While developing Overflow, our team took a very hands-on approach. We saw the benefit of using our own tool to develop future versions of itself — I can’t help but get “Inception” vibes every time I think about it! We used the Alpha version to develop the Beta, the light mode to create the dark, etc. Overflow always made it possible to make side-by-side comparisons, as well as to evaluate different scenarios, modes, and versions that we had in mind, simply by presenting them one below the other or as different boards in the same share link.

What’s more important though is that, eventually, we were always able to make the final decision knowing that we had picked the best option from the ones on the table at the time. And this was always a huge relief for me as a co-founder. At the end of the day, your boss is also an employee, who wants to reach their daily goals in the safest and most hassle-free way possible.

Overflow saves resources at the ideation stage

We’ve all been there: sitting in meeting after meeting for weeks, involving all stakeholders, producing hours work, only to see it all go to waste because the initial direction was not right. In the past, our team also made this mistake more times than I’d like to admit. Nevertheless, we are making an active effort to practice what we preach — while developing productivity solutions for our users we also try to put them in good use internally.

While developing the billing system for Overflow 1.0, we barely knew what beast we were up against: hundreds of user scenarios related to a sensitive process including money, which can easily cause frustration to any user. For that reason, we decided to start simple and allocate more resources as we became more aware of potential issues and complexities. First, we created Overflow diagrams with simple boxes symbolizing individual steps a user would need to take to reach a desired outcome. This mapping of sorts allowed us to identify pitfalls and branching of user behaviors that could impact their overall experience. Once we got a more holistic idea, we started replacing the boxes with wireframes, thus creating wireflows. Only after this was done we started actively involving our design and development resources to the mix.

User flow diagram we used to map out Overflow’s own billing system using simple shapes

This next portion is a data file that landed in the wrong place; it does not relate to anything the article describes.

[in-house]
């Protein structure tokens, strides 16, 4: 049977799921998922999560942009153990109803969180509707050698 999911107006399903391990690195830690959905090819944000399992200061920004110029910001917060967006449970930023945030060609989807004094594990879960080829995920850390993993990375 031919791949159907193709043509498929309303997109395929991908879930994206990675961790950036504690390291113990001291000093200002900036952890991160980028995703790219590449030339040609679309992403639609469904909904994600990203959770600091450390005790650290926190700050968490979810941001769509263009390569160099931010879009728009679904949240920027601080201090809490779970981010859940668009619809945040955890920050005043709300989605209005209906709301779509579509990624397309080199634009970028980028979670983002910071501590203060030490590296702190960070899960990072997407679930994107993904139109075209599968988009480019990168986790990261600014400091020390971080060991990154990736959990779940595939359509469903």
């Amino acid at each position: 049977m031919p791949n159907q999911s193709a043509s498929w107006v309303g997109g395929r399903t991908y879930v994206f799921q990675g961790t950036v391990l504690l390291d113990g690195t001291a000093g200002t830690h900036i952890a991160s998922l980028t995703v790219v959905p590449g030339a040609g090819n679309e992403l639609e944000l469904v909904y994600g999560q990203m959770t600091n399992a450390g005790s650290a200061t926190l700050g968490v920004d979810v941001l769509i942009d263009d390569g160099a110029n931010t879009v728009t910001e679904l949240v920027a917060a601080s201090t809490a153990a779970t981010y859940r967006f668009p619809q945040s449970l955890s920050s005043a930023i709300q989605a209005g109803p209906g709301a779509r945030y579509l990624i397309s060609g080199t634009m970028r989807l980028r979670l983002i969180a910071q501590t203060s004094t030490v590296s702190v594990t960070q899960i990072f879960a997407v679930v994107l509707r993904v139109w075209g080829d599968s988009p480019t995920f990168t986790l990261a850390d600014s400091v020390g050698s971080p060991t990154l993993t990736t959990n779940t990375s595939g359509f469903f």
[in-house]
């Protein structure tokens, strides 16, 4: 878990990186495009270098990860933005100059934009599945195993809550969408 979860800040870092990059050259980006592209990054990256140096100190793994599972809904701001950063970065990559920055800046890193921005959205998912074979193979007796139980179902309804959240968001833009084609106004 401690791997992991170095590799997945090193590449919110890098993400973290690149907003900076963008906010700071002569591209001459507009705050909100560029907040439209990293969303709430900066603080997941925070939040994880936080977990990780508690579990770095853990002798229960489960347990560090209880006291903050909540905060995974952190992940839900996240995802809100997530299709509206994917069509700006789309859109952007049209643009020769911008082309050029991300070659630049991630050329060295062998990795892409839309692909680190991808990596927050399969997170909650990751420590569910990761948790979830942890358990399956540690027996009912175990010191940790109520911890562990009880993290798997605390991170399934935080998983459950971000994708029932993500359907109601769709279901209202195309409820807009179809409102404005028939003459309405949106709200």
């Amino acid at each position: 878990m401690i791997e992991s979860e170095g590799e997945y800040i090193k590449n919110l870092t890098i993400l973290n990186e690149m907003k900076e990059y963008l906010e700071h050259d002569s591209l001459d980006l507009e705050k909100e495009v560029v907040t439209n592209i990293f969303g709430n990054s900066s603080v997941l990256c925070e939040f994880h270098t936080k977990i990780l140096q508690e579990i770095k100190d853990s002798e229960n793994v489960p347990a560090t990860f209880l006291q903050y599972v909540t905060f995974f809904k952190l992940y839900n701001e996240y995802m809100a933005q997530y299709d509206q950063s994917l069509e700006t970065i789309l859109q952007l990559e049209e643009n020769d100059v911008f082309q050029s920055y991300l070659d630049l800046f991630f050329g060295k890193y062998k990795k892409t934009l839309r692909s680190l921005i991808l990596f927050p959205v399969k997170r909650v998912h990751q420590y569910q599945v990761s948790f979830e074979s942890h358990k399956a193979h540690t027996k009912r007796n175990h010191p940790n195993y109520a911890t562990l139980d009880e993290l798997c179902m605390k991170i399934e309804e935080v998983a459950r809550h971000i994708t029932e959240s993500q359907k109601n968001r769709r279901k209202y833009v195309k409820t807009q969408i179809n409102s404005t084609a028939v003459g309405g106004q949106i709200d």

Your boss is also a resource manager. They need to always prioritize and allocate work resources wisely to avoid wastage. I’ve seen Overflow help our team come closer to achieving this goal, so I am confident your team can benefit from it as well.

Overflow helps add value to your existing products

Have you ever considered what happens with digital products that have been developed and updated multiple times throughout the years? You are right, many of them end up becoming more complex and chaotic with every single new release. Such products are at higher risk of never getting a proper UX review and, thus, becoming obsolete. This issue becomes more pressing in companies with a wide portfolio of digital products, where putting attention and resources on just one may sound like a huge hassle for everyone involved.

Using screenshots to map an existing app’s flow

As mentioned earlier, our first tool Proto.io was first brought to market in 2011. Since then, we have released 6 new versions and multiple updates. When Overflow became a reality, we started wondering how we could use it to improve Proto.io’s existing UX and make it more friendly to the average user. Since Overflow makes it easy to create user flow diagrams from imported designs, we thought we could use Proto.io screenshots and add connectors to it, in order to map the existing user experience, evaluate it from a bird’s eye view and see where we could make improvements.

Overflow has as many use cases as its users can come up with

Next time you find yourself in a position where you have to explain to your boss why your team needs Overflow to improve your daily workflow, I hope some of the above examples come to mind. This list is not exhaustive — these were some of Overflow’s use cases that we tested and found work for us. It is highly likely that you also come up with something new that we haven’t even thought of, as your workflow and needs are unique. After all, innovation is often triggered by a combination of both internal and external stimuli and information. And I am pretty sure your boss likes innovation 😉